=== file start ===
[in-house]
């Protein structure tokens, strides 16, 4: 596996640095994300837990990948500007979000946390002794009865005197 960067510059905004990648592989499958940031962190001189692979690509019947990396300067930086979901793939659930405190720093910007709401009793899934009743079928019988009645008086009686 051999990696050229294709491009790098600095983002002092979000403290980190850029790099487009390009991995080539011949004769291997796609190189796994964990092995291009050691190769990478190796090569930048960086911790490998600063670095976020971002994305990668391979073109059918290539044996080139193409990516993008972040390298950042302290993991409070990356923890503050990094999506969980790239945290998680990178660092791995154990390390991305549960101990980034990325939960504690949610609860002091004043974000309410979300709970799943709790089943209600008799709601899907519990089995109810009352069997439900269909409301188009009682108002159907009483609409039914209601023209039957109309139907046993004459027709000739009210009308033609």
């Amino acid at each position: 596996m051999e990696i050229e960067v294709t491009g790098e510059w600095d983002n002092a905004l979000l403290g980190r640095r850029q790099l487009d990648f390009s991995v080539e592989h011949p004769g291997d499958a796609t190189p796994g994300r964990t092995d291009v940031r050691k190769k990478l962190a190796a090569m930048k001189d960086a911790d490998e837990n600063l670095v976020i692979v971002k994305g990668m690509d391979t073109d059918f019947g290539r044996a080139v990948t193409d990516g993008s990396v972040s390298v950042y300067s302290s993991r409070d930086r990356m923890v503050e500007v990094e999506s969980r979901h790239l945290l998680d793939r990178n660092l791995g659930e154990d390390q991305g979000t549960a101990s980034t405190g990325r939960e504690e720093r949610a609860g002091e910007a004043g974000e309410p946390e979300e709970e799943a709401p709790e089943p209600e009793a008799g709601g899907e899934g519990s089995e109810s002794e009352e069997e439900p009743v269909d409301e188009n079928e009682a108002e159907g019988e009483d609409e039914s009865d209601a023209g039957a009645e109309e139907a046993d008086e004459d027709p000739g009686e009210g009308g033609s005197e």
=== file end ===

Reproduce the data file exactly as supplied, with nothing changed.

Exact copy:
[in-house]
């Protein structure tokens, strides 16, 4: 596996640095994300837990990948500007979000946390002794009865005197 960067510059905004990648592989499958940031962190001189692979690509019947990396300067930086979901793939659930405190720093910007709401009793899934009743079928019988009645008086009686 051999990696050229294709491009790098600095983002002092979000403290980190850029790099487009390009991995080539011949004769291997796609190189796994964990092995291009050691190769990478190796090569930048960086911790490998600063670095976020971002994305990668391979073109059918290539044996080139193409990516993008972040390298950042302290993991409070990356923890503050990094999506969980790239945290998680990178660092791995154990390390991305549960101990980034990325939960504690949610609860002091004043974000309410979300709970799943709790089943209600008799709601899907519990089995109810009352069997439900269909409301188009009682108002159907009483609409039914209601023209039957109309139907046993004459027709000739009210009308033609």
């Amino acid at each position: 596996m051999e990696i050229e960067v294709t491009g790098e510059w600095d983002n002092a905004l979000l403290g980190r640095r850029q790099l487009d990648f390009s991995v080539e592989h011949p004769g291997d499958a796609t190189p796994g994300r964990t092995d291009v940031r050691k190769k990478l962190a190796a090569m930048k001189d960086a911790d490998e837990n600063l670095v976020i692979v971002k994305g990668m690509d391979t073109d059918f019947g290539r044996a080139v990948t193409d990516g993008s990396v972040s390298v950042y300067s302290s993991r409070d930086r990356m923890v503050e500007v990094e999506s969980r979901h790239l945290l998680d793939r990178n660092l791995g659930e154990d390390q991305g979000t549960a101990s980034t405190g990325r939960e504690e720093r949610a609860g002091e910007a004043g974000e309410p946390e979300e709970e799943a709401p709790e089943p209600e009793a008799g709601g899907e899934g519990s089995e109810s002794e009352e069997e439900p009743v269909d409301e188009n079928e009682a108002e159907g019988e009483d609409e039914s009865d209601a023209g039957a009645e109309e139907a046993d008086e004459d027709p000739g009686e009210g009308g033609s005197e």